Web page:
For this edition of the Re-scape colloquium we have invited a special guest: Dr. Debjani Bhattacharyya, Assistant Professor, Department of History, Drexel University, USA. Author of: Empire and Ecology in the Bengal Delta (Cambridge University Press, 2018)
The main objective of the colloquium is to identify and debate the contribution that an integrated approach to natural and cultural heritage can make to the realization of the sustainable development goals (SDGs).
If we take the materiality of water—as rivers, oceans tanks, tidal flats, waterworks, dams, pipes, abandoned water-infrastructure and architectural ruins—we must also put these material watery objects in conversation with sites of ruins in water, i.e. floating debris, plastic islands, oil spills, disappearing coastlines and melting ice-caps to ask: “How do we interact and engage the material legacies of both our ancient and very immediate past histories”? Such an approach uses inter-disciplinary methods to: consider landscape changes in the past, present and future; acknowledge the inseparability of natural and cultural heritage; explore the interconnection of spatial and conceptual aspects of heritage; and evaluate the importance of water related heritage for the future.
Structure of the Workshop
We seek to achieve the above in both a theoretical and applied setting, spread out over 2 days as follows:
• Theoretical discussions: Day 1 (Thursday, 24 October) are devoted to a public lecture and PhD seminar. We will invite Dr. Debjani Bhattacharyya to give a public lecture on water, heritage and the SDGs. This will be followed by a PhD seminar, where several PhD candidates (and post-doc researchers) who are working on a sustainable development topic will present their work, followed by discussion and comments by a panel of scholars.
• Links to practice: On Day 2 (Friday, 25 October), we will invite a number of public and private organizations to join the discussions in a roundtable format. We will debate the main question (“How can an integrated approach to natural and cultural heritage contribute to the realization of the SDGs?”) as part of a public event, with the same panel and featuring a number of guest speakers from organizations that are working (directly or indirectly) on the SDGs. Possible invitees: Dutch Cultural Heritage Agency (RCE), the Province of South Holland, Deltares, and selected engineering firms.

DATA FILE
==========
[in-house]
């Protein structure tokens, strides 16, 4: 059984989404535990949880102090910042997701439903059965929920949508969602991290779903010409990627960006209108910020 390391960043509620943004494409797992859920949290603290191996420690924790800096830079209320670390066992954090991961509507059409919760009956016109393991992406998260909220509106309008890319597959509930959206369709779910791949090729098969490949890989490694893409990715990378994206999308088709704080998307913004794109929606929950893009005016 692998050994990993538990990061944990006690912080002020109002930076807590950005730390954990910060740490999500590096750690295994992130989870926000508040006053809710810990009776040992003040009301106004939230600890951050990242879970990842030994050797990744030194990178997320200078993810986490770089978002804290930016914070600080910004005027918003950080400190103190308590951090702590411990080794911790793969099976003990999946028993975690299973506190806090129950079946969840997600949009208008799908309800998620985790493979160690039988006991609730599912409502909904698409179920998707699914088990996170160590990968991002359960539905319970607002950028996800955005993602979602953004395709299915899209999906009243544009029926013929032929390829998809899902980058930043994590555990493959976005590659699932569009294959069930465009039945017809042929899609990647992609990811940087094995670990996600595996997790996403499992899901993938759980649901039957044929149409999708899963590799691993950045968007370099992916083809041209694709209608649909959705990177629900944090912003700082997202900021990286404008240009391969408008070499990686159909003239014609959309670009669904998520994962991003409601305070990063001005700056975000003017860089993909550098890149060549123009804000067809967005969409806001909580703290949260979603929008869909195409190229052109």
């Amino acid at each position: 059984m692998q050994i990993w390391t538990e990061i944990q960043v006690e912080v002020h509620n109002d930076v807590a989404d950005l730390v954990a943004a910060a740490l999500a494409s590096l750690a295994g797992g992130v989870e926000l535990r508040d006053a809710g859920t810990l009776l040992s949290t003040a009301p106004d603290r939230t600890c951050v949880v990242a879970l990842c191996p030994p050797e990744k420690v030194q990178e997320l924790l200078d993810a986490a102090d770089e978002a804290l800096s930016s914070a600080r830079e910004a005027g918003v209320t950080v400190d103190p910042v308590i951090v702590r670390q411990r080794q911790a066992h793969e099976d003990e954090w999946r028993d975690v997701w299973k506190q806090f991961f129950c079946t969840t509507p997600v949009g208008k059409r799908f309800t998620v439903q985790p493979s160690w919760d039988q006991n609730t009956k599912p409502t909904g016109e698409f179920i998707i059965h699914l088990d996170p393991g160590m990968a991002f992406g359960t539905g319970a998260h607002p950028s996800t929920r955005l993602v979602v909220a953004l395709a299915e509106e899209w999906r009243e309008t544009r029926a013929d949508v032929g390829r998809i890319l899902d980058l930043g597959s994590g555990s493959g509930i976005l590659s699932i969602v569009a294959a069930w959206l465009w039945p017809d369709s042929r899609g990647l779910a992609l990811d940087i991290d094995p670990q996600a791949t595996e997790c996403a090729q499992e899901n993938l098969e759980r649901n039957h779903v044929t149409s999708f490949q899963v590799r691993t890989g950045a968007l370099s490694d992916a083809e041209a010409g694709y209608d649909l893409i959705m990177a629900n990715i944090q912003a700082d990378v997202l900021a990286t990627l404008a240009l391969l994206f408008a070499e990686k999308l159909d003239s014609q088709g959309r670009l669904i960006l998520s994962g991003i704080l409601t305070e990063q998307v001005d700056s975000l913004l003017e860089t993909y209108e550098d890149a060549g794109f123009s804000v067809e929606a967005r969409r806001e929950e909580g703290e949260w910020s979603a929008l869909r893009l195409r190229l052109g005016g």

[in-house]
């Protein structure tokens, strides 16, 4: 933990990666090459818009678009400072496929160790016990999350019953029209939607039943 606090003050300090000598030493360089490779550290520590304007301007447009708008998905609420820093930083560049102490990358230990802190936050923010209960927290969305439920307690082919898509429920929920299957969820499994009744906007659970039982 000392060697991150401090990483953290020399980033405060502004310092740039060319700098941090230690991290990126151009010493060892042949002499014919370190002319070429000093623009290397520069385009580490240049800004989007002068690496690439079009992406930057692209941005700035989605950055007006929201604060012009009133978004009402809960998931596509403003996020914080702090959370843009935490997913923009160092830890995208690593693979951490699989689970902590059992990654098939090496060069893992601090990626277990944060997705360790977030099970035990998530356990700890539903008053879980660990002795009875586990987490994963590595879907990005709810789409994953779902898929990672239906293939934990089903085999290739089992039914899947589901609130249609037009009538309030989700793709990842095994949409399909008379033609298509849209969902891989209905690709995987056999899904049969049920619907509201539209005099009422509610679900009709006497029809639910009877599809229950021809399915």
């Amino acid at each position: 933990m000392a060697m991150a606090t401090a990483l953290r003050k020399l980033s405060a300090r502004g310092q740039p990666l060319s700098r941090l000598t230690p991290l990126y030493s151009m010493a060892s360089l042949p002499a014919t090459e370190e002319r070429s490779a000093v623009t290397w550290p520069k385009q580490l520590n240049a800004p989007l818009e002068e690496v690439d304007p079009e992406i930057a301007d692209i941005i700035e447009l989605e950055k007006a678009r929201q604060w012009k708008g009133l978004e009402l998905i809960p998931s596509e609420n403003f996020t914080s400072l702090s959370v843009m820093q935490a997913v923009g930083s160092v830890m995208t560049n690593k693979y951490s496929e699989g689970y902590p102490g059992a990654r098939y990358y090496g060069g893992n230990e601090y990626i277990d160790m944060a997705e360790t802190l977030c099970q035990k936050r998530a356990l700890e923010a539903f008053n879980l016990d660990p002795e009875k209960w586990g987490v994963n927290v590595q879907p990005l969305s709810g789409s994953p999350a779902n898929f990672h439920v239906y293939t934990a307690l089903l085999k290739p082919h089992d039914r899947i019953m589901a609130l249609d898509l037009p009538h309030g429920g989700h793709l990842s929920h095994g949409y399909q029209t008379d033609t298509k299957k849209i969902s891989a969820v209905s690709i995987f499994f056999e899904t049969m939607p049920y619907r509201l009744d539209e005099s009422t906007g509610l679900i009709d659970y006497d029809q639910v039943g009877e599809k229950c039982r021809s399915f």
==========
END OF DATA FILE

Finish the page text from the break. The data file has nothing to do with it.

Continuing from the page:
The following questions will guide the discussions during the roundtable on Day 2:
1. What constitutes “heritage” when it comes to the environment (water)? And why is this “heritage” important?
2. Using the concept of architectural ruins, can we look at sea-borne debris (plastic, oil spill, melting ice-caps) of our recent history as Anthropocene ruin and a site for counter-narratives about our culture, that would generate new pedagogy and new policy-thinking?
3. How “cultural” is our natural heritage and how “natural” is our cultural heritage?
4. Where and how do local voices and policy voices interact, disrupt and work with one another?
5. Can natural and cultural heritage help to promote development? How so? Or is there a fundamental trade-off between the two? Can we come up with examples of either case?
6. What are the moral/ethical values of natural heritage? What heritage are we prepared to keep (i.e. by enforcing and paying for it) and what are we prepared to lose?
7. How are the decisions made in respect to Question 6? Who decides?